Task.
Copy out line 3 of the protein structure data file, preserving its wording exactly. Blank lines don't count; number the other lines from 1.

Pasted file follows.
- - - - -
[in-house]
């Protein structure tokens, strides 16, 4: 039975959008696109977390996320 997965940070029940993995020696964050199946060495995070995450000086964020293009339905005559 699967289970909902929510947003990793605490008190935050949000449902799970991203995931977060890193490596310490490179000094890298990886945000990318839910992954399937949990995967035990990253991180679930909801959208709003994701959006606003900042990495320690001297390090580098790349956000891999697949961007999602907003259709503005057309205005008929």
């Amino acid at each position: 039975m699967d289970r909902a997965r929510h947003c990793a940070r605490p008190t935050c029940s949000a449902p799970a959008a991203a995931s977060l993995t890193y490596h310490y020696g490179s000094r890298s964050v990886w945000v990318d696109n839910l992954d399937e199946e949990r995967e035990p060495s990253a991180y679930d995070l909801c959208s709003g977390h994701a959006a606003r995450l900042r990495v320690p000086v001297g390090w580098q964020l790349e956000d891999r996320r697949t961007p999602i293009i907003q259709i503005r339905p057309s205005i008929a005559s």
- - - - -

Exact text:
């Amino acid at each position: 039975m699967d289970r909902a997965r929510h947003c990793a940070r605490p008190t935050c029940s949000a449902p799970a959008a991203a995931s977060l993995t890193y490596h310490y020696g490179s000094r890298s964050v990886w945000v990318d696109n839910l992954d399937e199946e949990r995967e035990p060495s990253a991180y679930d995070l909801c959208s709003g977390h994701a959006a606003r995450l900042r990495v320690p000086v001297g390090w580098q964020l790349e956000d891999r996320r697949t961007p999602i293009i907003q259709i503005r339905p057309s205005i008929a005559s």